Category Archives: Court Decision

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Fire Chief’s Testimony Ruled Admissible in Arson Case Despite Concession He’s Unqualified to Determine Cause of All Fires

A defendant sought to have his arson conviction overturned, arguing that the justice presiding at his trial committed a reversible error in permitting one of the state’s witnesses to give opinion testimony. In State v. Barnett (Case No. 1984 Me. LEXIS 784), the defendant claimed that a fire chief from the responding fire department should not have been permitted to testify that, while investigating the origin of a fire at the defendant’s home, he called in the state fire marshal’s office to assist because he…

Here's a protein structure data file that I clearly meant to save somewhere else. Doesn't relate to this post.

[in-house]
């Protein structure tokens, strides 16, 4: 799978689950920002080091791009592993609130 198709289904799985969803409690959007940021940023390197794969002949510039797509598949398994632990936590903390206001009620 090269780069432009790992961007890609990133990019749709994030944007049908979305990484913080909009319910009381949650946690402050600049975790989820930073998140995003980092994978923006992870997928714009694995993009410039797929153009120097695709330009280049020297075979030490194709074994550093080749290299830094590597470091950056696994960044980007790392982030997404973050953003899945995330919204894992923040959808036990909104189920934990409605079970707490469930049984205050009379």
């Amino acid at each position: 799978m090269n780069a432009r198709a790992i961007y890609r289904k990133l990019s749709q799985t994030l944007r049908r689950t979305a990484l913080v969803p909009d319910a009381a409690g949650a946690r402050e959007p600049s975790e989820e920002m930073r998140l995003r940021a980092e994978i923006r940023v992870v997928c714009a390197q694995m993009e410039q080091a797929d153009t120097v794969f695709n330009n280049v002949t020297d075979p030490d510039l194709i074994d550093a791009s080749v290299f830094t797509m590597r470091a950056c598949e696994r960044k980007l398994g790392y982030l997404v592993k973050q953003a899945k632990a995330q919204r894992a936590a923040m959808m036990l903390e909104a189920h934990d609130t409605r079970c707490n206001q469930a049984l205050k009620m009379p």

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New Jersey Superior Court Rules the Nose is Not Enough for Arson Conviction

On July 11, 2016, the Superior Court of New Jersey reversed the conviction of an alleged arsonist, vacated her sentence, and remanded the case for a new trial. State v. Satoris, No. A-1079-13T1, 2016 N.J. Super. Unpub. LEXIS 1605 (Super. Ct. App. Div. July 11, 2016). In 2013, defendant Cheryl Satoris was convicted of third-degree arson. She appealed the conviction, arguing that she was entitled to a new trial because the trial court erroneously permitted the state to introduce evidence concerning a canine’s detection…

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District Court Allows Expert Testimony Attributing Cause of a House Fire to Careless Smoking